Help Inform the Future of LASSO

Published: 3 October 2023

Editor’s note: William Gustafson, principal investigator for the Large-Eddy Simulation (LES) ARM Symbiotic Simulation and Observation (LASSO) activity, provided the following information.

To the right, a bowl-like Ka-Band ARM Zenith Radar (KAZR) at the ARM Southern Great Plains atmospheric observatory points upward to retrieve a straw-like “zenith” profile of clouds.
LASSO’s shallow convection scenario covers 93 case dates from the Southern Great Plains atmospheric observatory.

The Atmospheric Radiation Measurement (ARM) user facility requests white paper submissions in support of a Future of LASSO Workshop to be held November 2–3, 2023, in Boulder, Colorado, and online. LASSO has been supporting the use of ARM data by providing high-resolution simulations vetted by observations.

The objective of the workshop will be to assess and update the LASSO strategy based on lessons learned from prior LASSO development, new ARM field campaigns/deployments and capabilities, and evolving science, which includes consideration of the next scenarios to develop. This workshop will review the effectiveness of the existing LASSO products and consider new approaches for LASSO development, with a particular focus on the next several years and more general discussions for the longer term.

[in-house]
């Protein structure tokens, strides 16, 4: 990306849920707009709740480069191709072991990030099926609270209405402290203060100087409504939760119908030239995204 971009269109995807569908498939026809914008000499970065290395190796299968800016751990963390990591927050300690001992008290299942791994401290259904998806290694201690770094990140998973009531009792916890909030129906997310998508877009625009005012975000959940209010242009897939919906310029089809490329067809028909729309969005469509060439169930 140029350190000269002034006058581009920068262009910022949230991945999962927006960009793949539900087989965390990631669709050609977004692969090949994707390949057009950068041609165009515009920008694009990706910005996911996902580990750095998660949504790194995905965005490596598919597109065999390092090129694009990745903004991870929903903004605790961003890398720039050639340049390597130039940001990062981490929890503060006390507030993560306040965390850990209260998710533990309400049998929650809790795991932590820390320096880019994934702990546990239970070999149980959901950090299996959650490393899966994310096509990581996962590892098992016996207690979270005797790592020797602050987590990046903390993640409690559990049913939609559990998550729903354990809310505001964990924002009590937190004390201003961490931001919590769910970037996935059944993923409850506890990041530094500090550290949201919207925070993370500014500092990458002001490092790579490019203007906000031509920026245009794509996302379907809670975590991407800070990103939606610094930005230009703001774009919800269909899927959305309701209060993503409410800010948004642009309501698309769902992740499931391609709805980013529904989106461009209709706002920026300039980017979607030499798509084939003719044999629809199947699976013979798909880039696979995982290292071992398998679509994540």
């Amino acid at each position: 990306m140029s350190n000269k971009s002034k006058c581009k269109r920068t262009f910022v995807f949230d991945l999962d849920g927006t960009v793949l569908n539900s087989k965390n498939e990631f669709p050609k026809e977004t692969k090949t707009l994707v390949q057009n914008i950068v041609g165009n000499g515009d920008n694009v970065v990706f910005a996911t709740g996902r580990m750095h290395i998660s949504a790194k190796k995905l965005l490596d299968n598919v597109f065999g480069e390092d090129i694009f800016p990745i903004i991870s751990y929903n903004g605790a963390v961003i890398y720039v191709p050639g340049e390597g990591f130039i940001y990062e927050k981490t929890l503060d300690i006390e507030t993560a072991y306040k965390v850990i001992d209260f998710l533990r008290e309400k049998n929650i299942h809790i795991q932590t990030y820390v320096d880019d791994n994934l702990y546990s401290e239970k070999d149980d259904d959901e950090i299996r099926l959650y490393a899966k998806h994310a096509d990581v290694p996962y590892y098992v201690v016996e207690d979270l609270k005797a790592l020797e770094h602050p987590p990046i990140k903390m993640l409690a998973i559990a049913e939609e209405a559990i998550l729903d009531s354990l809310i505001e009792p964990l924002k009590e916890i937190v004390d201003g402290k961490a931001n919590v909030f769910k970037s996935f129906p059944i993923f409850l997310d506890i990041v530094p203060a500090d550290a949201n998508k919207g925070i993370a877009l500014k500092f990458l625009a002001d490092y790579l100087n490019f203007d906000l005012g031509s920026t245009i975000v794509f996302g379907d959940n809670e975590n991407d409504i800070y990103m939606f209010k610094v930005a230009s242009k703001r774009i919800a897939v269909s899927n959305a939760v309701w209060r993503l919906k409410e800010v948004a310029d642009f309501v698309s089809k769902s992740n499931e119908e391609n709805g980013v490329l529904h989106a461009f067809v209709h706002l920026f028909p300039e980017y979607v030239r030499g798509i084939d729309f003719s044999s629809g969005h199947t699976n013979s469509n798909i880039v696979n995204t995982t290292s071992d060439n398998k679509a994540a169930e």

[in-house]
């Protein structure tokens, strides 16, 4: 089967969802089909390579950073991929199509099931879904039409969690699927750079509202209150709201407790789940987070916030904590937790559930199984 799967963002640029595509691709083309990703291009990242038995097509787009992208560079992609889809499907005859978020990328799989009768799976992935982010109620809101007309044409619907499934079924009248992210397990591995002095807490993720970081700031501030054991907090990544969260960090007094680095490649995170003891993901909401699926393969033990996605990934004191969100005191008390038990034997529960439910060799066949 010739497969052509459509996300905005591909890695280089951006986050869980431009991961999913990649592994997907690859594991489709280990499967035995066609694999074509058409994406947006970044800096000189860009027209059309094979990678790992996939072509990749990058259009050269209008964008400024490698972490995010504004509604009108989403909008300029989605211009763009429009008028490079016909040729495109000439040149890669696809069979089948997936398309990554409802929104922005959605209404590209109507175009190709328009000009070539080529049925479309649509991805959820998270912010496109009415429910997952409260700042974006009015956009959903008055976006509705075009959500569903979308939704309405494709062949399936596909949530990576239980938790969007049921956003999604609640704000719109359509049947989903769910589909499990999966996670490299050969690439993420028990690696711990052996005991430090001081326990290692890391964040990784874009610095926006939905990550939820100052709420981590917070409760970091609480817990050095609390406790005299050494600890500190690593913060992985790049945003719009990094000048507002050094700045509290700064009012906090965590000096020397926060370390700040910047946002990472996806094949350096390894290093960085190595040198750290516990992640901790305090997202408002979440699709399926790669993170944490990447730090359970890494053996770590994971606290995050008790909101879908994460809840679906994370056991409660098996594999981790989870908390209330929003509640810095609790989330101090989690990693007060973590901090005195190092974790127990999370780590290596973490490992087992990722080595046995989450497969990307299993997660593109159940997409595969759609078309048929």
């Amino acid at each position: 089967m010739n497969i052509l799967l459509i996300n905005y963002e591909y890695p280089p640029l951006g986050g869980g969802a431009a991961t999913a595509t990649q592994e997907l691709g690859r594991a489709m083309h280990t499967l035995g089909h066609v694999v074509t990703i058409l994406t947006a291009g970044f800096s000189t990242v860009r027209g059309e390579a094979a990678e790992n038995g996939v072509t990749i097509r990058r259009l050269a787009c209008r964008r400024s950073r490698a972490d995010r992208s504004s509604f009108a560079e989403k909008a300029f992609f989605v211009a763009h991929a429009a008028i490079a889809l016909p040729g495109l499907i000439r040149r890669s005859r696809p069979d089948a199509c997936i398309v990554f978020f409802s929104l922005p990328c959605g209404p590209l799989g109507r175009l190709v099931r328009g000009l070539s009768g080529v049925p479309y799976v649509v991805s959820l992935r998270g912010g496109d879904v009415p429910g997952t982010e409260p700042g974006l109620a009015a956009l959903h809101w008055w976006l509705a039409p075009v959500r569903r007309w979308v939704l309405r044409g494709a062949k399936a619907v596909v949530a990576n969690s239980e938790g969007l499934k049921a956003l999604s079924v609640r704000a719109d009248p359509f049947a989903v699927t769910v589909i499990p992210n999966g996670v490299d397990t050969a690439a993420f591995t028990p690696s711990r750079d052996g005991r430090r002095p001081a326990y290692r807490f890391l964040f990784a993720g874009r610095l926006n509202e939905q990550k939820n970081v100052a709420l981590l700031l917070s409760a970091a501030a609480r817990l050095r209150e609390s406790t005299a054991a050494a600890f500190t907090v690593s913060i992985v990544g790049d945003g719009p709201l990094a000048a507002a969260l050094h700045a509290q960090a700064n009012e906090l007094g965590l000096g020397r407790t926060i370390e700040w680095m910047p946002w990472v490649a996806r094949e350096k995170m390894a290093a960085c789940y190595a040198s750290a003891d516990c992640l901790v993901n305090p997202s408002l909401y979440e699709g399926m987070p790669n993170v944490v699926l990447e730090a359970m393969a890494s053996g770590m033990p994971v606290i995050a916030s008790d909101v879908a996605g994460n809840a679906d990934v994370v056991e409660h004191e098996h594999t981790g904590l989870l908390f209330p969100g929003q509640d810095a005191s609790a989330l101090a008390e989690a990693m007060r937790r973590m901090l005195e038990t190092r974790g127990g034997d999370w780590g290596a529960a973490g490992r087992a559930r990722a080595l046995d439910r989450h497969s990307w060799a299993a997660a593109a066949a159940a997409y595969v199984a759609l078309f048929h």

• White papers for the Future of LASSO Workshop are due October 2.
  • Workshop registration is now open for those planning to attend November 2–3, either in person or virtually.

The currently available LASSO products are for scenarios that focus on shallow and deep convection. A new marine cloud scenario is in early development. The selection of these scenarios was heavily influenced by the ARM-Atmospheric System Research (ASR) High-Resolution Modeling Workshop (Ferrell et al. 2014) and the LASSO Expansion Workshop (Gustafson et al. 2019). These workshops suggested the science justifications, modeling approaches, and other details that ultimately resulted in how LASSO developed into what it is today.

ARM scanning radars in Argentina